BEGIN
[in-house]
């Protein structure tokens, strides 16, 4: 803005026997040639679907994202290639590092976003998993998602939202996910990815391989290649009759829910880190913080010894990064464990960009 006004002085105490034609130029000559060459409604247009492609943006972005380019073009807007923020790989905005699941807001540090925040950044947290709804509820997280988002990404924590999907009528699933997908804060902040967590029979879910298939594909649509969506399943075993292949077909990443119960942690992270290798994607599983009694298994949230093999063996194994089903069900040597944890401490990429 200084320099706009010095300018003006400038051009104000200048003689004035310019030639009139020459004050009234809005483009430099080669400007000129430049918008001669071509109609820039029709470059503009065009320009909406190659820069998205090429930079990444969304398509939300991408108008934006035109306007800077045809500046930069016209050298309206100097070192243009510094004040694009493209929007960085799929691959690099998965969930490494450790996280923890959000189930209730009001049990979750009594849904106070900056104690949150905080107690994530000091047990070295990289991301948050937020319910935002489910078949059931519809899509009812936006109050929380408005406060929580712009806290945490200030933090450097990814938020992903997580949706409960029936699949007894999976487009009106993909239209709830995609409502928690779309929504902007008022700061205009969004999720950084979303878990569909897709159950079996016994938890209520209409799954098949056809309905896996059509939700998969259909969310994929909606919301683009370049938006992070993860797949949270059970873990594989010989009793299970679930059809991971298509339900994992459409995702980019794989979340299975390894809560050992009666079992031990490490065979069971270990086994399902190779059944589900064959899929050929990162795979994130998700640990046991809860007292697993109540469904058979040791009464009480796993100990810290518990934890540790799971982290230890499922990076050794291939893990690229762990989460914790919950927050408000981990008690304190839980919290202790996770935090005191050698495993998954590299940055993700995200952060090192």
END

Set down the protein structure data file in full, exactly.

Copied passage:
[in-house]
């Protein structure tokens, strides 16, 4: 803005026997040639679907994202290639590092976003998993998602939202996910990815391989290649009759829910880190913080010894990064464990960009 006004002085105490034609130029000559060459409604247009492609943006972005380019073009807007923020790989905005699941807001540090925040950044947290709804509820997280988002990404924590999907009528699933997908804060902040967590029979879910298939594909649509969506399943075993292949077909990443119960942690992270290798994607599983009694298994949230093999063996194994089903069900040597944890401490990429 200084320099706009010095300018003006400038051009104000200048003689004035310019030639009139020459004050009234809005483009430099080669400007000129430049918008001669071509109609820039029709470059503009065009320009909406190659820069998205090429930079990444969304398509939300991408108008934006035109306007800077045809500046930069016209050298309206100097070192243009510094004040694009493209929007960085799929691959690099998965969930490494450790996280923890959000189930209730009001049990979750009594849904106070900056104690949150905080107690994530000091047990070295990289991301948050937020319910935002489910078949059931519809899509009812936006109050929380408005406060929580712009806290945490200030933090450097990814938020992903997580949706409960029936699949007894999976487009009106993909239209709830995609409502928690779309929504902007008022700061205009969004999720950084979303878990569909897709159950079996016994938890209520209409799954098949056809309905896996059509939700998969259909969310994929909606919301683009370049938006992070993860797949949270059970873990594989010989009793299970679930059809991971298509339900994992459409995702980019794989979340299975390894809560050992009666079992031990490490065979069971270990086994399902190779059944589900064959899929050929990162795979994130998700640990046991809860007292697993109540469904058979040791009464009480796993100990810290518990934890540790799971982290230890499922990076050794291939893990690229762990989460914790919950927050408000981990008690304190839980919290202790996770935090005191050698495993998954590299940055993700995200952060090192």